Once again, the plant equipment was selected for several operating scenarios to provide peak capacity upon the loss of any unit of production. In lieu of having redundancy of an entire chiller and cooling tower, the new layout incorporated the redundancy by oversizing the equipment and selecting them to operate in multiple emergency conditions. The new chillers were oversized so that any chiller, new or existing, could be lost and the peak capacity could be satisfied. Similarly, the cooling towers were oversized so that if a single cell was lost, peak capacity could still be met. This concept was extended to the pumping systems so that any chilled water (CHW) primary and condenser water (CW) pumps could be down, and the plant could still produce peak capacity.
Chilled water and condenser water pumps and 30” condenser water supply pipe.
A total of three operating conditions were developed to ensure that the equipment was sized adequately so the CHRP could sustain a peak capacity of 4,700 tons. Figures 1 through 3 illustrate the conditions. Figure 1 illustrates the peak load Condition 1 or “normal” operations were all equipment is functioning routinely with the existing chillers totaling 3,000-tons and the new chillers totaling 1,700-tons for a total of 4,700tons. The figures depict existing piping and equipment as grey, and the new piping and equipment is depicted in blue. In this operating condition, there would be no flow bypassing either the lead or lag chillers.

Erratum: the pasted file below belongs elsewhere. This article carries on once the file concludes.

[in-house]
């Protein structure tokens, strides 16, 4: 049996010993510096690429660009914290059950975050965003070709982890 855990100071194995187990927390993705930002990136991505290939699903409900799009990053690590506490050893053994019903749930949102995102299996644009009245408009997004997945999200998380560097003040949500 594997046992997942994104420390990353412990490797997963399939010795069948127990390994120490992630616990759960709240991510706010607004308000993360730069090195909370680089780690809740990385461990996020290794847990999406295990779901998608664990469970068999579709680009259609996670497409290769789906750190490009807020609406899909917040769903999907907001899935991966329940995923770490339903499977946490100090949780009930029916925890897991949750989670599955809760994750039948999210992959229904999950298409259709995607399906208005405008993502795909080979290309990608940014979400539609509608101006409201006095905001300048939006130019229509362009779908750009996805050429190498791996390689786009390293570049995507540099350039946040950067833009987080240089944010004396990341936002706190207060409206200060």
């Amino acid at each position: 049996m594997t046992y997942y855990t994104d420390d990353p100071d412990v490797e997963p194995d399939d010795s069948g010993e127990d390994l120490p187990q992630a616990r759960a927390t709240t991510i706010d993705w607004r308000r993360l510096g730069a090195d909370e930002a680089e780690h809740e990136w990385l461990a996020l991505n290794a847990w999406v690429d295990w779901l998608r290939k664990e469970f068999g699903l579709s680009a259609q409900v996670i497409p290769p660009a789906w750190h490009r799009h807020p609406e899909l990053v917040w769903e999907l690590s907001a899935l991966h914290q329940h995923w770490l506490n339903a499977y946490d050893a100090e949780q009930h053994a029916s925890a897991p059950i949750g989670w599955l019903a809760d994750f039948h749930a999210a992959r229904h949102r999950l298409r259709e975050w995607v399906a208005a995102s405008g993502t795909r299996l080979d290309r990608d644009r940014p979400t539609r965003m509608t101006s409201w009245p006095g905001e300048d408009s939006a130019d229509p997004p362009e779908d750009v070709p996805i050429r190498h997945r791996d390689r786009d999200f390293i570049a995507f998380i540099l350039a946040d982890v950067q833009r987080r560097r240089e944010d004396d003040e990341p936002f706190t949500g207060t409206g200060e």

Figure 1 - Normal Operating Mode at Peak Load.
Figure 2 highlights how the plant reacts when a single existing lead chiller is lost. Now half of the system return flow goes through the operating lead chiller and the remainder of the flow bypasses the lead chillers and mixes with the lead chiller’s 44°F outlet water to create a new lag chiller blended inlet temperature of 51°F. The two operating lag chillers share the flow and almost double their output to 1600-tons each to retain the CHRP 36°F leaving water temperature and peak capacity.
Figure 2 - Operating Mode if One Lead Chiller is Lost.
Figure 3 demonstrates the final operating condition when one of the new lag chillers is lost. The existing lead chillers see full flow and no change in load, but the remaining lag chiller sees twice its normal flow and is selected to preserves the plant leaving water temperature and capacity. In this case no water is bypassed around either lead or lag chillers.